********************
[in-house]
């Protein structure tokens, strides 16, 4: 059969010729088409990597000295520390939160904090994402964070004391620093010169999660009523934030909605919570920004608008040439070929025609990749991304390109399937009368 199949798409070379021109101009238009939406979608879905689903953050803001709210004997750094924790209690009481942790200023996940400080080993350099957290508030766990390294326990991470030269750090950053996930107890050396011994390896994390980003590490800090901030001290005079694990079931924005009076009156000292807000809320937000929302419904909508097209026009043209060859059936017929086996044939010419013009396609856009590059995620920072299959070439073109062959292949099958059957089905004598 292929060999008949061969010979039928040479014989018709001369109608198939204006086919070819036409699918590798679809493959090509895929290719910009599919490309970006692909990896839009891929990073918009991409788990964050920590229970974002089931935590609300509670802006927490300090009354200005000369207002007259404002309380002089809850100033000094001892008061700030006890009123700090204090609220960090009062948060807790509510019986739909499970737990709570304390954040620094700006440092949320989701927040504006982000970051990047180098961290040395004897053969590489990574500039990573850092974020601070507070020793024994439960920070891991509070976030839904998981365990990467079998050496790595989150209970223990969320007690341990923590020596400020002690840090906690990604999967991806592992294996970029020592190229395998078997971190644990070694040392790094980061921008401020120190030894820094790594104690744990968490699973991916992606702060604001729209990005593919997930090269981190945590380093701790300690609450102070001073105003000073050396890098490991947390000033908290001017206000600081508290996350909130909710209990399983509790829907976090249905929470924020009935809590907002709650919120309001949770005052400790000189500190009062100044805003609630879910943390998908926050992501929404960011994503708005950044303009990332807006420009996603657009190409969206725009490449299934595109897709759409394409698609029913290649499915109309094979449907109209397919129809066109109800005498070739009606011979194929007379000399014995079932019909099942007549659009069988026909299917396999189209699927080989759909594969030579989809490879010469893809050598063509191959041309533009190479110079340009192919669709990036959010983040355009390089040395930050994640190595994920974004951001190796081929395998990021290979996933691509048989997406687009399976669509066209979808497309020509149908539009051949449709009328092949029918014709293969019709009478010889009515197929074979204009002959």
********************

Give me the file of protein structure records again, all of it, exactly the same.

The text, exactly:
[in-house]
């Protein structure tokens, strides 16, 4: 059969010729088409990597000295520390939160904090994402964070004391620093010169999660009523934030909605919570920004608008040439070929025609990749991304390109399937009368 199949798409070379021109101009238009939406979608879905689903953050803001709210004997750094924790209690009481942790200023996940400080080993350099957290508030766990390294326990991470030269750090950053996930107890050396011994390896994390980003590490800090901030001290005079694990079931924005009076009156000292807000809320937000929302419904909508097209026009043209060859059936017929086996044939010419013009396609856009590059995620920072299959070439073109062959292949099958059957089905004598 292929060999008949061969010979039928040479014989018709001369109608198939204006086919070819036409699918590798679809493959090509895929290719910009599919490309970006692909990896839009891929990073918009991409788990964050920590229970974002089931935590609300509670802006927490300090009354200005000369207002007259404002309380002089809850100033000094001892008061700030006890009123700090204090609220960090009062948060807790509510019986739909499970737990709570304390954040620094700006440092949320989701927040504006982000970051990047180098961290040395004897053969590489990574500039990573850092974020601070507070020793024994439960920070891991509070976030839904998981365990990467079998050496790595989150209970223990969320007690341990923590020596400020002690840090906690990604999967991806592992294996970029020592190229395998078997971190644990070694040392790094980061921008401020120190030894820094790594104690744990968490699973991916992606702060604001729209990005593919997930090269981190945590380093701790300690609450102070001073105003000073050396890098490991947390000033908290001017206000600081508290996350909130909710209990399983509790829907976090249905929470924020009935809590907002709650919120309001949770005052400790000189500190009062100044805003609630879910943390998908926050992501929404960011994503708005950044303009990332807006420009996603657009190409969206725009490449299934595109897709759409394409698609029913290649499915109309094979449907109209397919129809066109109800005498070739009606011979194929007379000399014995079932019909099942007549659009069988026909299917396999189209699927080989759909594969030579989809490879010469893809050598063509191959041309533009190479110079340009192919669709990036959010983040355009390089040395930050994640190595994920974004951001190796081929395998990021290979996933691509048989997406687009399976669509066209979808497309020509149908539009051949449709009328092949029918014709293969019709009478010889009515197929074979204009002959």